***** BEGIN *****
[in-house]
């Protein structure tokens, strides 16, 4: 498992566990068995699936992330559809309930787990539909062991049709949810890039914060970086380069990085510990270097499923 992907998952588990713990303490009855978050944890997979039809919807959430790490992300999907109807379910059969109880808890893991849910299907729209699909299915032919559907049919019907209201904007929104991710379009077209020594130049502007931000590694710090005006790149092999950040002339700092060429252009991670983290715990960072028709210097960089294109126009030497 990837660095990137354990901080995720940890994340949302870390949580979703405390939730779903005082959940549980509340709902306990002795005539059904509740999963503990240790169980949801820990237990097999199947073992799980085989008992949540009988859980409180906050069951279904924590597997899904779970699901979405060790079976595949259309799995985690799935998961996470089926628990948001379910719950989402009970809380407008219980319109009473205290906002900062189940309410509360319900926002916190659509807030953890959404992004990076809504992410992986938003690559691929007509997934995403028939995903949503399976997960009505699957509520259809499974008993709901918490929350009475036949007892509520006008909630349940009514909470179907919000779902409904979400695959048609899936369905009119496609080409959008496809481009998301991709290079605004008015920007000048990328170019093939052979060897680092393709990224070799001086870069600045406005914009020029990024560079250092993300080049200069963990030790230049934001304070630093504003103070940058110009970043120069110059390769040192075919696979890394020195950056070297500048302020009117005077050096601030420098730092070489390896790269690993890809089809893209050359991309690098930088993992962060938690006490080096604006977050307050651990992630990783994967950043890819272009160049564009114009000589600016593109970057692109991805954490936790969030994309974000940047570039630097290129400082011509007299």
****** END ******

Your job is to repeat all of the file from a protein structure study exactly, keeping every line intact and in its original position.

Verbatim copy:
[in-house]
């Protein structure tokens, strides 16, 4: 498992566990068995699936992330559809309930787990539909062991049709949810890039914060970086380069990085510990270097499923 992907998952588990713990303490009855978050944890997979039809919807959430790490992300999907109807379910059969109880808890893991849910299907729209699909299915032919559907049919019907209201904007929104991710379009077209020594130049502007931000590694710090005006790149092999950040002339700092060429252009991670983290715990960072028709210097960089294109126009030497 990837660095990137354990901080995720940890994340949302870390949580979703405390939730779903005082959940549980509340709902306990002795005539059904509740999963503990240790169980949801820990237990097999199947073992799980085989008992949540009988859980409180906050069951279904924590597997899904779970699901979405060790079976595949259309799995985690799935998961996470089926628990948001379910719950989402009970809380407008219980319109009473205290906002900062189940309410509360319900926002916190659509807030953890959404992004990076809504992410992986938003690559691929007509997934995403028939995903949503399976997960009505699957509520259809499974008993709901918490929350009475036949007892509520006008909630349940009514909470179907919000779902409904979400695959048609899936369905009119496609080409959008496809481009998301991709290079605004008015920007000048990328170019093939052979060897680092393709990224070799001086870069600045406005914009020029990024560079250092993300080049200069963990030790230049934001304070630093504003103070940058110009970043120069110059390769040192075919696979890394020195950056070297500048302020009117005077050096601030420098730092070489390896790269690993890809089809893209050359991309690098930088993992962060938690006490080096604006977050307050651990992630990783994967950043890819272009160049564009114009000589600016593109970057692109991805954490936790969030994309974000940047570039630097290129400082011509007299």